What are billionaires afraid of? A wealth tax? Universal healthcare? Immigrants from several specific places in the world? Probably. But if you ask one billionaire, Bill Gates—who has spent the last several years spending money to combat deadly epidemics—he’ll answer with a very detailed description of a global threat to everyone, not just the handful of people in his (un)tax(ed) bracket: Pandemics like the 1918 Spanish flu, as he told Vox’s Ezra Klein in the 2015 video interview above. The disease infected around 27 percent of the world’s population and killed tens of millions of people from every social class.
Such events are highly probable, and we should be prepared for them. “I rate the chance of a widespread epidemic far worse than Ebola in my lifetime at well over 50 percent,” he says. In fact, Gates met with the president two years ago to urge federal action on pandemic preparedness. He was heard and ignored.
Now, as the CDC faces the spread of coronavirus in major cities around the country, it finds itself woefully unprepared for the task. “The truth is we’ve not invested, we’ve underinvested in the public health labs,” director Robert Redfield told Congress in recent hearings. “There’s not enough equipment, there’s not enough people, there’s not enough internal capacity….”
The situation looks bleak, but Gates was “optimistic” despite his predictions. And why shouldn’t he be? Klein wrote: “He’s one of the richest men in the world,” and he also “runs a foundation immersed in the world’s problems” and “can measure them getting better.” But a deadly pandemic remains “the most predictable catastrophe in the history of the human race,” writes Klein. Maybe Gates should have urged the government to prepare by explaining how it would boost the oil and hotel industries.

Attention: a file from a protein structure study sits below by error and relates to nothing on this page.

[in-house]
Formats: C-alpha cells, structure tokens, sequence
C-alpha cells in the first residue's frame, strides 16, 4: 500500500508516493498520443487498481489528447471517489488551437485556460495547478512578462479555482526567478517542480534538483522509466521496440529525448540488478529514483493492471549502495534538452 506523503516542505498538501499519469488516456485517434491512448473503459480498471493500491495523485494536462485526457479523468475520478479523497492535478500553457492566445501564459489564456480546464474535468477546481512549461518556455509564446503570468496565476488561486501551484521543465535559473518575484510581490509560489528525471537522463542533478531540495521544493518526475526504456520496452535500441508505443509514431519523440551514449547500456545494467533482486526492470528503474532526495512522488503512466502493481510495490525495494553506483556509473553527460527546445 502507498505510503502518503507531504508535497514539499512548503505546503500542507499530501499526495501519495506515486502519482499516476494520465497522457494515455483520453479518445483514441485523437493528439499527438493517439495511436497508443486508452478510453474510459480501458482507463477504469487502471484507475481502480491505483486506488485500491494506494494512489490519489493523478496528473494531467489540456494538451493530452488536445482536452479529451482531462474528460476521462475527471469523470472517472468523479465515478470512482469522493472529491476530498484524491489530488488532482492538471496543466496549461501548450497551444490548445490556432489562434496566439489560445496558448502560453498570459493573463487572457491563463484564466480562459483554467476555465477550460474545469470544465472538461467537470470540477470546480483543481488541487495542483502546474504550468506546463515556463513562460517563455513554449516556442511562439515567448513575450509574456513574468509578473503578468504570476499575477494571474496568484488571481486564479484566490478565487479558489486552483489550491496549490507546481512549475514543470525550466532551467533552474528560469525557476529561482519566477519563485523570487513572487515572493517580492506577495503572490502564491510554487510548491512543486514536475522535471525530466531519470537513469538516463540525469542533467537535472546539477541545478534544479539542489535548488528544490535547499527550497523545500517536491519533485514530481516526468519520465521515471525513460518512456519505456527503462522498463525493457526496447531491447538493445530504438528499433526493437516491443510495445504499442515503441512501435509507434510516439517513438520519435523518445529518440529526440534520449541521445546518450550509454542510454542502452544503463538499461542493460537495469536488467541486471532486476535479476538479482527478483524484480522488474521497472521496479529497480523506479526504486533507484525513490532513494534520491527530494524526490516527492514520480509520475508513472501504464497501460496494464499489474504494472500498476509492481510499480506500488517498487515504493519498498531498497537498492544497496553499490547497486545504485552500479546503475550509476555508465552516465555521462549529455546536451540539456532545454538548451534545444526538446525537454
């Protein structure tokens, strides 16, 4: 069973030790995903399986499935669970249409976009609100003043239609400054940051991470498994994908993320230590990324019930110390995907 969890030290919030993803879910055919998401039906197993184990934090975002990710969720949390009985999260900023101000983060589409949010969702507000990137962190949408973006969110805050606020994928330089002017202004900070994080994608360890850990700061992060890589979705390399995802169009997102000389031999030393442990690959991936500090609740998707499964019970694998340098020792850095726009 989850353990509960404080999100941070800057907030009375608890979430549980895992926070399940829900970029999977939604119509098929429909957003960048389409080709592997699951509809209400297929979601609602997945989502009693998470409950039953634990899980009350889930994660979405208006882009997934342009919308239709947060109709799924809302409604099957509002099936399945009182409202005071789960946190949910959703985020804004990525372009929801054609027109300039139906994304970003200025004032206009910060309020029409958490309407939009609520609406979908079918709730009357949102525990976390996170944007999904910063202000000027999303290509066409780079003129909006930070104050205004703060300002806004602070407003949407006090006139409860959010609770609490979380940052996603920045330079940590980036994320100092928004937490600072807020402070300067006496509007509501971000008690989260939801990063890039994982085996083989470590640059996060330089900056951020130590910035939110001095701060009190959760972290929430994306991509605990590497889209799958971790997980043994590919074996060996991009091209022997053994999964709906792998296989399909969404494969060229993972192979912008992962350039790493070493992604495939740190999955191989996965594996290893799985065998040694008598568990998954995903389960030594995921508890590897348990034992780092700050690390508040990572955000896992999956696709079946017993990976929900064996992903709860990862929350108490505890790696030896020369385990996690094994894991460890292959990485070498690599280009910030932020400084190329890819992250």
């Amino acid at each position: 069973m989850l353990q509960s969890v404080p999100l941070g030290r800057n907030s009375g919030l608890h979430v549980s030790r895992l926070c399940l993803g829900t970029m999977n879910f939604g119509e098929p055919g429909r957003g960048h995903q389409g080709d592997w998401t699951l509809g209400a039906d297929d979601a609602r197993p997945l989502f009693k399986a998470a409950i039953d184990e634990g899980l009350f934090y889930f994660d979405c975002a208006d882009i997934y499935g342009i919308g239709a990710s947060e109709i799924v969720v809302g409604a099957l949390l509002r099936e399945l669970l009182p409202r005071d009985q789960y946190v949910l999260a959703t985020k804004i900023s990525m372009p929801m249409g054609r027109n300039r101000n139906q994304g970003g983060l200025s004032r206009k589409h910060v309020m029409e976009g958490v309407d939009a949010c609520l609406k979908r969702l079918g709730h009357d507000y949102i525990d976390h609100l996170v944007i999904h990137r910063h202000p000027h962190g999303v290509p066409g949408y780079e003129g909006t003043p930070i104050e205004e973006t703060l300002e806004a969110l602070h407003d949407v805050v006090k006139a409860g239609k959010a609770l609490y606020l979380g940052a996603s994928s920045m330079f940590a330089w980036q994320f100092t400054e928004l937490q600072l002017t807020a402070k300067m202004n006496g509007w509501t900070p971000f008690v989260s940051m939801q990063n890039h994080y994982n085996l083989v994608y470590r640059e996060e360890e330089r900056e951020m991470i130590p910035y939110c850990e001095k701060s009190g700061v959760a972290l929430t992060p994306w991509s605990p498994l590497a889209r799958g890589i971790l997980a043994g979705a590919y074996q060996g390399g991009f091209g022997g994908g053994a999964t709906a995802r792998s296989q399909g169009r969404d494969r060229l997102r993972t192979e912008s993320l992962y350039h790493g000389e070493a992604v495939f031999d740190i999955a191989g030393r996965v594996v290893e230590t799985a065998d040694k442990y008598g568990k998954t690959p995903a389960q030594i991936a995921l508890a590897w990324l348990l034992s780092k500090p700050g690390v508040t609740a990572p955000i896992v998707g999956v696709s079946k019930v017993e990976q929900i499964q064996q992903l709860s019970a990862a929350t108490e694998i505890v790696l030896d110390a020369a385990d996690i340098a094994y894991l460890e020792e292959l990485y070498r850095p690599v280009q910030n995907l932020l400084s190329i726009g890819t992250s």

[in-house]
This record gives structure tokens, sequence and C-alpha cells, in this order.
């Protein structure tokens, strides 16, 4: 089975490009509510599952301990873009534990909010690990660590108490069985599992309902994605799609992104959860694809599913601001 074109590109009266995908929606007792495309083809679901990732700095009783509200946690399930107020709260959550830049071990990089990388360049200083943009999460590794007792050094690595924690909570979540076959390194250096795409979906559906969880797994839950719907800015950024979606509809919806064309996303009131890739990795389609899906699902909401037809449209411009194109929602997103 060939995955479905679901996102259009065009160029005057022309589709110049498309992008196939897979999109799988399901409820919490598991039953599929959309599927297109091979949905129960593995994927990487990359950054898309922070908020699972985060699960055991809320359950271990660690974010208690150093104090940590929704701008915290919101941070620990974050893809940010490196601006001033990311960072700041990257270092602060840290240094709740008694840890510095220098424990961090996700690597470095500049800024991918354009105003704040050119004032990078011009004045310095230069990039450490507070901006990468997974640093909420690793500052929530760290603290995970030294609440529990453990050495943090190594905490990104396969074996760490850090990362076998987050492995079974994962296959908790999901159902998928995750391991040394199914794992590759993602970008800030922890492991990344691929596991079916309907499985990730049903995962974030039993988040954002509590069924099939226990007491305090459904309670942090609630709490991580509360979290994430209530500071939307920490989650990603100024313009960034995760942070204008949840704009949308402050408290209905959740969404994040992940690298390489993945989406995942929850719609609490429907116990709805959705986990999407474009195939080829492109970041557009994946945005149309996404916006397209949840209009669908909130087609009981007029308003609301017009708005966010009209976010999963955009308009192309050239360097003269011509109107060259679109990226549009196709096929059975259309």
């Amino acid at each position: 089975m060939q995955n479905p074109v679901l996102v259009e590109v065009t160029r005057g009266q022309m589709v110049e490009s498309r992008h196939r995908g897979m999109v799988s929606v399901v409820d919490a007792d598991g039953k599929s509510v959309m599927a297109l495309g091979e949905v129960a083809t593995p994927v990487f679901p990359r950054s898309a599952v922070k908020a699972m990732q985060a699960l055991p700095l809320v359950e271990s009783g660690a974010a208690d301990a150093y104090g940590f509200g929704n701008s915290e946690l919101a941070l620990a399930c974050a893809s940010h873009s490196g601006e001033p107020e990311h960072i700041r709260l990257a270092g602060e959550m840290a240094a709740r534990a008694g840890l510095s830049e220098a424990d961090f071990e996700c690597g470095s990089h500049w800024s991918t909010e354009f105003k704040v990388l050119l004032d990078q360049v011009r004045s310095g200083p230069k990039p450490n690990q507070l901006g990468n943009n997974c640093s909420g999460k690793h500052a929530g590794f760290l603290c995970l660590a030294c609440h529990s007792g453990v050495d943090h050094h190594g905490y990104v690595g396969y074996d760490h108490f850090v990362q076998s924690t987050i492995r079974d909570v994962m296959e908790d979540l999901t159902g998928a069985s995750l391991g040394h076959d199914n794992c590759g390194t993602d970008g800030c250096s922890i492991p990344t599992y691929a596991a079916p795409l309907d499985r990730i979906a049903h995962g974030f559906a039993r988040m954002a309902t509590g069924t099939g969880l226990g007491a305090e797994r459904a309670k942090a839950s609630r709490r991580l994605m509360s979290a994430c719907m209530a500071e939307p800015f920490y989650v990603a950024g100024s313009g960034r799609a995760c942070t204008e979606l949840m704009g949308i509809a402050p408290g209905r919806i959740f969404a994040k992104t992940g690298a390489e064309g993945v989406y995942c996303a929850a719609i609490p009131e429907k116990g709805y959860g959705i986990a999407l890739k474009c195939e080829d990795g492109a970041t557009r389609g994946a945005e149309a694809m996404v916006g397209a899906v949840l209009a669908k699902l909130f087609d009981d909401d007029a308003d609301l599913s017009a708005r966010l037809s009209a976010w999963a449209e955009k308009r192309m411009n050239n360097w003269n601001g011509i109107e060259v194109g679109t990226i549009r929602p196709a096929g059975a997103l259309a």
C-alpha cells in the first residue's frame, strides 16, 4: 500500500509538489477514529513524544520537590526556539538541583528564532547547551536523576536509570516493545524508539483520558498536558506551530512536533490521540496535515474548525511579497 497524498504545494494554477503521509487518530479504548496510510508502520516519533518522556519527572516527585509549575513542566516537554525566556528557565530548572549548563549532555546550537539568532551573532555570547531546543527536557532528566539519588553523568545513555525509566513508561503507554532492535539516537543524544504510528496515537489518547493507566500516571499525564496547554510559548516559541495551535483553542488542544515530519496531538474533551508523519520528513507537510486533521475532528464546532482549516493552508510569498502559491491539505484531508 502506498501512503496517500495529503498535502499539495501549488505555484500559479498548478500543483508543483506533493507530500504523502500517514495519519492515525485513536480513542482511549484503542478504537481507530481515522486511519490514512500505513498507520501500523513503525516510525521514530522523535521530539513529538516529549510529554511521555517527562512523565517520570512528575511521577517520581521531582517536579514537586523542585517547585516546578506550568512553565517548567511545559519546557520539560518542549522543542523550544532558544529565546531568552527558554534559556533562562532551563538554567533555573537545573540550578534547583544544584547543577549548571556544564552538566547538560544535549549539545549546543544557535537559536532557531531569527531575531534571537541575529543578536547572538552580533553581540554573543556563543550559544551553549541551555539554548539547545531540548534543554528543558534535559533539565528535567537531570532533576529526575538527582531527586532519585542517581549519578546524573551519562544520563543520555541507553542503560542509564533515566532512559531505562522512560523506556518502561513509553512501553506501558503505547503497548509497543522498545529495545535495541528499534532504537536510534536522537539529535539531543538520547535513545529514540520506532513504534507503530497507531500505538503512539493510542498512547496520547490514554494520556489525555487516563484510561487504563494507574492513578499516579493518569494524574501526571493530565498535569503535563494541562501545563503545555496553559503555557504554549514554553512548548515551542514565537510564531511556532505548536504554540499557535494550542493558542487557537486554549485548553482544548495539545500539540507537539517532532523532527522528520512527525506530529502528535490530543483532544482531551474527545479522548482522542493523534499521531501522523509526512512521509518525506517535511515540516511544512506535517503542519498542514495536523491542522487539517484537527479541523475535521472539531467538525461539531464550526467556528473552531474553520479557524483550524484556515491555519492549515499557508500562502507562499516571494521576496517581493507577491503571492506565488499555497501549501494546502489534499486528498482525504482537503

For those who can be persuaded by evidence of a possible pandemic’s effect on human lives, Gates modeled how a disease as deadly and infectious as the Spanish flu would act today. “Within 60 days it’s basically in all urban centers around the entire globe,” he says. “That didn’t happen with the Spanish flu.” He explains further in the TED talk above how the “greatest risk of global catastrophe” doesn’t look like a mushroom cloud but like the spiky microscopic ball of the influenza virus, or its equivalent. That may not be COVID-19, but whatever it is, Gates has been warning for years, we are not ready.
Interactive Web Site Tracks the Global Spread of the Coronavirus: Created and Supported by Johns Hopkins
How to Protect Yourself Against COVID-19/Coronavirus
Chinese Museums, Closed by the Coronavirus, Put Their Exhibitions Online
Josh Jones is a writer and musician based in Durham, NC. Follow him at @jdmagness
Bill Gates believes in depopulation. Now he has it. Must make him very pleased.
If he enjoys it, why would he say he fears it?
The virus cannot kill more people than the pop grows per year (81 million people). World population will still grow this year despite the virus. It’s not deadly enough.
Cathy’s not dumb, you Shaun are the real dummy here:
You’re in dire need of a dictionary.
Try not to make imbecile remarks.
Why would you critize him? He has done far more to tey and help the situation than most anyone or nation. And yes, this planet and the animals on it are suffering from overpopulation. Crazy situation now.
Only fools believes in overpopulation. If anything we have overconcentration of people. We just need to spread out the population a bit more outside the big cities. There is enough food for even twice of the current world pop.
You need to understand that there is a reason for everything those powerful and influent people do. He is not a Jesus incarnation that only wishes to help people without nothing in return. Be aware of that.